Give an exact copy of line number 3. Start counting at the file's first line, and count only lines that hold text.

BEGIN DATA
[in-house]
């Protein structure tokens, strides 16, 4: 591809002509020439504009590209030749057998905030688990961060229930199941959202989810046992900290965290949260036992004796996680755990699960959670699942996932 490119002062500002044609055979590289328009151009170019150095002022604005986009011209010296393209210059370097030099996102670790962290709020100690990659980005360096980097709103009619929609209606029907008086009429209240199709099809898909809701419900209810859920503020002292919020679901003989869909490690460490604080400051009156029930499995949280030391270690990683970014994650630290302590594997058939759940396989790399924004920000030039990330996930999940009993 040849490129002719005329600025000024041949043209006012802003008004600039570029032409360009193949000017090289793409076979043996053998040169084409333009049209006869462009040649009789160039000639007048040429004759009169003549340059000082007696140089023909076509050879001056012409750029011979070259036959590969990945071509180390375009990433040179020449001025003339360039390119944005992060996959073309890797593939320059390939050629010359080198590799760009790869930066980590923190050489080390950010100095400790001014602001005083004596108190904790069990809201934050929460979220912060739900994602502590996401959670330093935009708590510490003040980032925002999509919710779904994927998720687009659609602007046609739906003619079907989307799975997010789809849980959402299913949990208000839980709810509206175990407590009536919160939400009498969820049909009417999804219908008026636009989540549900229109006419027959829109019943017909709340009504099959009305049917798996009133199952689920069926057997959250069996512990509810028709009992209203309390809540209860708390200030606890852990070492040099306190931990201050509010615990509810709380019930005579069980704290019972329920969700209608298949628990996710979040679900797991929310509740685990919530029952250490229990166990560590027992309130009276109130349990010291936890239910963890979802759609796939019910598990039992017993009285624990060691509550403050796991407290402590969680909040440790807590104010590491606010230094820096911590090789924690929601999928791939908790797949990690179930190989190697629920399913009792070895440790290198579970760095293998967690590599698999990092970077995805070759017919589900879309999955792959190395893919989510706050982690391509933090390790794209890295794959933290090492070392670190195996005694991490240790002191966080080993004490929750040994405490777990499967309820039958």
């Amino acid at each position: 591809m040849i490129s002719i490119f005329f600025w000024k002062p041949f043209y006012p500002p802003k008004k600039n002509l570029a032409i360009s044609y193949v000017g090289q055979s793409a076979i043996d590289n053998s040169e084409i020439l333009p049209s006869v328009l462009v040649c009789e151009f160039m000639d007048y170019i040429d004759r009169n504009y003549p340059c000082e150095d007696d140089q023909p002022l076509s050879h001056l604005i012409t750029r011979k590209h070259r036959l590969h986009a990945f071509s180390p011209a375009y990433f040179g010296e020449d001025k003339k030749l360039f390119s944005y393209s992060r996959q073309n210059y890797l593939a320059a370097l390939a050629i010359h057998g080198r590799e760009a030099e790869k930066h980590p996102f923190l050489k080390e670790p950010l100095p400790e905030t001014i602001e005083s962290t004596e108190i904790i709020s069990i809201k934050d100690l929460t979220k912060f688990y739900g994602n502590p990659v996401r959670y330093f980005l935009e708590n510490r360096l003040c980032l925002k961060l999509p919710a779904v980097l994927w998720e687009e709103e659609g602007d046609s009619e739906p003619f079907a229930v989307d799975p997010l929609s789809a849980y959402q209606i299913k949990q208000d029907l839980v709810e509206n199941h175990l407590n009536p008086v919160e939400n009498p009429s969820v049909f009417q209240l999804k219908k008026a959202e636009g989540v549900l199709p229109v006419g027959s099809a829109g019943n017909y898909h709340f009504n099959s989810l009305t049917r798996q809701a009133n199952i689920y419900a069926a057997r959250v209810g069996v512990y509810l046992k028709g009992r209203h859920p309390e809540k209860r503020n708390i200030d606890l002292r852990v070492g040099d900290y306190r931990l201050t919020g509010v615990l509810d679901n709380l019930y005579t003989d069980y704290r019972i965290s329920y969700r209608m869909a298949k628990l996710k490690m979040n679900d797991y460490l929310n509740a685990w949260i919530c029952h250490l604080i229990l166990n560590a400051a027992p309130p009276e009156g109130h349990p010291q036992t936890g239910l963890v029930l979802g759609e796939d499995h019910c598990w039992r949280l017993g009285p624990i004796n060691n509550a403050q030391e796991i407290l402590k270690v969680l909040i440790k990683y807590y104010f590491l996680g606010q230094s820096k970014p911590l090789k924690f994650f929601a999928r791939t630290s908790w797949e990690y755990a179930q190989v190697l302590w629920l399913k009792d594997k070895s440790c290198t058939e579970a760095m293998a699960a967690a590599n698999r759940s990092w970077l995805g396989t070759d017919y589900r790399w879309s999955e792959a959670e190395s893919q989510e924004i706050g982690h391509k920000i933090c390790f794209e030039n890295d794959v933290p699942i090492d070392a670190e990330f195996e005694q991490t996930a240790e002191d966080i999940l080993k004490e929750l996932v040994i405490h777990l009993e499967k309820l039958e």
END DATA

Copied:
């Amino acid at each position: 591809m040849i490129s002719i490119f005329f600025w000024k002062p041949f043209y006012p500002p802003k008004k600039n002509l570029a032409i360009s044609y193949v000017g090289q055979s793409a076979i043996d590289n053998s040169e084409i020439l333009p049209s006869v328009l462009v040649c009789e151009f160039m000639d007048y170019i040429d004759r009169n504009y003549p340059c000082e150095d007696d140089q023909p002022l076509s050879h001056l604005i012409t750029r011979k590209h070259r036959l590969h986009a990945f071509s180390p011209a375009y990433f040179g010296e020449d001025k003339k030749l360039f390119s944005y393209s992060r996959q073309n210059y890797l593939a320059a370097l390939a050629i010359h057998g080198r590799e760009a030099e790869k930066h980590p996102f923190l050489k080390e670790p950010l100095p400790e905030t001014i602001e005083s962290t004596e108190i904790i709020s069990i809201k934050d100690l929460t979220k912060f688990y739900g994602n502590p990659v996401r959670y330093f980005l935009e708590n510490r360096l003040c980032l925002k961060l999509p919710a779904v980097l994927w998720e687009e709103e659609g602007d046609s009619e739906p003619f079907a229930v989307d799975p997010l929609s789809a849980y959402q209606i299913k949990q208000d029907l839980v709810e509206n199941h175990l407590n009536p008086v919160e939400n009498p009429s969820v049909f009417q209240l999804k219908k008026a959202e636009g989540v549900l199709p229109v006419g027959s099809a829109g019943n017909y898909h709340f009504n099959s989810l009305t049917r798996q809701a009133n199952i689920y419900a069926a057997r959250v209810g069996v512990y509810l046992k028709g009992r209203h859920p309390e809540k209860r503020n708390i200030d606890l002292r852990v070492g040099d900290y306190r931990l201050t919020g509010v615990l509810d679901n709380l019930y005579t003989d069980y704290r019972i965290s329920y969700r209608m869909a298949k628990l996710k490690m979040n679900d797991y460490l929310n509740a685990w949260i919530c029952h250490l604080i229990l166990n560590a400051a027992p309130p009276e009156g109130h349990p010291q036992t936890g239910l963890v029930l979802g759609e796939d499995h019910c598990w039992r949280l017993g009285p624990i004796n060691n509550a403050q030391e796991i407290l402590k270690v969680l909040i440790k990683y807590y104010f590491l996680g606010q230094s820096k970014p911590l090789k924690f994650f929601a999928r791939t630290s908790w797949e990690y755990a179930q190989v190697l302590w629920l399913k009792d594997k070895s440790c290198t058939e579970a760095m293998a699960a967690a590599n698999r759940s990092w970077l995805g396989t070759d017919y589900r790399w879309s999955e792959a959670e190395s893919q989510e924004i706050g982690h391509k920000i933090c390790f794209e030039n890295d794959v933290p699942i090492d070392a670190e990330f195996e005694q991490t996930a240790e002191d966080i999940l080993k004490e929750l996932v040994i405490h777990l009993e499967k309820l039958e």